Establishing a Clear Foreign Policy Towards Venezuela

Establishing a Clear Foreign Policy Towards Venezuela

Javier Manjarres
Javier Manjarres
May 3, 2022

The Biden administration continues to endure pressure from Latin American foreign policy experts and politicians to establish a clear policy toward Venezuela, including the reevaluation of economic sanctions. Now, Venezuelans themselves have taken this to task. In the past couple of weeks, various groups of prominent Venezuelans have sent letters to the White House, asking the administration to consider their suggestions for a path forward in their home country.

The letters have certainly reignited an ongoing debate about whether sanctions, which were first imposed by President Obama in 2015 and were substantially harshened in 2019 by President Trump under his “maximum pressure” campaign, have achieved their intended goals.

Although the White House has not offered a direct response to the letters as of publication, in an interview with Leading Colombian radio station La W during his trip to Colombia, Juan Gonzalez, NSC Senior Director for the Western Hemisphere said to Colombian radio station La W that, “lifting sanctions, even in the in the oil sector, will be based on the Mexico negotiations.” He also reiterated that for the U.S., “the primary interlocutor is the Interim Government and the Unitary Platform.”

The letter that ignited this debate was signed by a group of 25 well-known private sector, academia, and Civil Society leaders including renowned humanitarian activist Feliciano Reyna, private sector leaders Jorge Botti, and Ricardo Cusanno, civic leader Mariela Ramirez and prominent economist Luis Vicente Leon.

"Let’s face it: the maximum pressure policy and economic sanctions against Venezuela did not achieve their goals," the group said in the letter. "While sanctions are not the root of Venezuela’s humanitarian emergency, they have gravely worsened conditions for the average Venezuelan."

The letter also urges the U.S. to continue in its efforts to "promote substantive and productive negotiations to resolve Venezuela’s deepening crisis" as the situation is dire — 94.5% of the population lives in poverty, according to a study conducted in 2021 by Andres Bello University.

The same group of detractors has also taken their grievances to Maduro himself, urging the dictator to "accept significant political and electoral reforms and to continue with the release of political prisoners."

To the Venezuelan opposition, the group has "proposed the need to unify ….and support potential agreements,” and “not to be held hostage by extreme positions that only prolong the painful status quo."

Just four days after the first letter was published, a sort of counter-letter was published online. It was signed by 68 also well-known individuals, mostly from political circles and many of them no longer Iiving in Venezuela.  Among them, former Caracas mayor and political prisoner Antonio Ledezma, the leader of opposition party Vente and former presidential candidate María Corina Machado, former governor of Carabobo Henrique Salas Römer, former diplomat Diego Arria, and the editor of El Nacional newspaper, Miguel H. Otero.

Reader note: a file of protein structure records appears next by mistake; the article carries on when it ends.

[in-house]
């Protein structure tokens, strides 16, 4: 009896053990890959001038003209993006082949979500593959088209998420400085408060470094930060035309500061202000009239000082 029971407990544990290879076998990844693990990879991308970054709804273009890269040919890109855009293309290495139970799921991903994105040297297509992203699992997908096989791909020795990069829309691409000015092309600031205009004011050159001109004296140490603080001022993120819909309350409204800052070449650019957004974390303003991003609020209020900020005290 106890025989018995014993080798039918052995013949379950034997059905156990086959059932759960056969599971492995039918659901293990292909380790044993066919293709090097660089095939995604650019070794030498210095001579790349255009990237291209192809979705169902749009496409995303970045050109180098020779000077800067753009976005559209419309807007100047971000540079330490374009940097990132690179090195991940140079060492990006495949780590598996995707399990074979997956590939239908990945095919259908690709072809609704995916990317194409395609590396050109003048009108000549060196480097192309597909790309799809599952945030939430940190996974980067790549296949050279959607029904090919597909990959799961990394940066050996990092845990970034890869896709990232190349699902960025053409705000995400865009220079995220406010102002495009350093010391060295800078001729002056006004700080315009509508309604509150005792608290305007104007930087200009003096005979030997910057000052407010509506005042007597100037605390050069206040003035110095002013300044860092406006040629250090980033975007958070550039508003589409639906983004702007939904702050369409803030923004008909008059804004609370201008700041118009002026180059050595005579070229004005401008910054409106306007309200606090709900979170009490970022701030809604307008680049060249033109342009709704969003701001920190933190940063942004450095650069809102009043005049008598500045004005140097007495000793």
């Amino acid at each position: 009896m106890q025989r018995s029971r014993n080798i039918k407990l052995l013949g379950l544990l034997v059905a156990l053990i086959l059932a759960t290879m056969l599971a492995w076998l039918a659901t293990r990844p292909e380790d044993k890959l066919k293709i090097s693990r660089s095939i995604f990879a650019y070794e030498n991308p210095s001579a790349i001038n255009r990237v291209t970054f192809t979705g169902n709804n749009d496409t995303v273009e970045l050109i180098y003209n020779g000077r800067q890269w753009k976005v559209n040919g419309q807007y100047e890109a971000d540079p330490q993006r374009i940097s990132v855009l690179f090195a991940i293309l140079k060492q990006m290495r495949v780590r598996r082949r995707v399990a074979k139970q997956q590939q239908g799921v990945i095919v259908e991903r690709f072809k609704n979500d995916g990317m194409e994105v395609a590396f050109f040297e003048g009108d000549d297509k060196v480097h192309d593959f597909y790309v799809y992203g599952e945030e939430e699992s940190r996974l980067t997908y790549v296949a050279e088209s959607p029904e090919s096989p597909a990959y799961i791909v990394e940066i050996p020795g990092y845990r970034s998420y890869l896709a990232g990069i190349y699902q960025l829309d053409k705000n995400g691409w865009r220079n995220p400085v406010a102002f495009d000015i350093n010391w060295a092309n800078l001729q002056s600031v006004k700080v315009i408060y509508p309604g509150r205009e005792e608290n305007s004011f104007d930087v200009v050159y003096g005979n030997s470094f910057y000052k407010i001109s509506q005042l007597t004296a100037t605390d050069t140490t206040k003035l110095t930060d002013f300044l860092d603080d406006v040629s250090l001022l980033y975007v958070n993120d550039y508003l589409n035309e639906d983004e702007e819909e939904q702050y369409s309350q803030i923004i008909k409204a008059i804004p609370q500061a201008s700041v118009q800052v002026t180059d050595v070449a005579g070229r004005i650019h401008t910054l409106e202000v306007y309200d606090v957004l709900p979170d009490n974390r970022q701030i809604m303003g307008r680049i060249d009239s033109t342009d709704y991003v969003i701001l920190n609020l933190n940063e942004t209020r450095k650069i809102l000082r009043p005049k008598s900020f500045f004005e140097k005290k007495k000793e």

Although the second letter does not claim to be a response to the first one, everyone sees it that way. The letter reminds the Biden administration that they’re dealing with a tyrannical regime in Venezuela and that they must not let “U.S. institutions cover up the cold-blooded murder of hundreds of citizens.” The letter opens saying the signatories “worry over the risks that U.S. institutions will end up protecting one of the most criminal regimes that human history has known.” They state that Venezuela is not a State with rule of law but “a narco-state, which is both a failed and an outlaw state.”

However, when you dig deep into the “asks” of each of the letters, they both have more in common than in disagreements.

Both letters ask for the liberation of political prisoners. Both groups agree with maintaining and strengthening “individual sanctions against those who have depredated the country’s public funds and committed crimes against humanity,” as stated in the second letter.

What is most telling is that they both seem to be screaming for action by the U.S. government — and for Venezuela to remain in U.S. foreign policy’s forefront.

Florida Senator Marco Rubio recently told The Floridian that the “failed” economic and “socialist model” that Venezuelan Dictator Nicolas Maduro has set, has caused the humanitarian crisis.

“The humanitarian tragedy in Venezuela is a direct result of the failed Chavez-Maduro socialist model,” said Sen. Rubio. “I remain committed to ensuring my VERDAD Act, which provides support for independent civil society and humanitarian assistance in Venezuela, is fully implemented.”


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Javier Manjarres

Javier Manjarres

Javier Manjarres is a nationally renowned award-winning political journalist and Publisher of,,, and He enjoys traveling, playing soccer, mixed martial arts, weight-lifting, swimming, and biking. Javier is also a political consultant and has also authored "BROWN PEOPLE," which is a book about Hispanic Politics. Follow on Twitter: @JavManjarres Email him at

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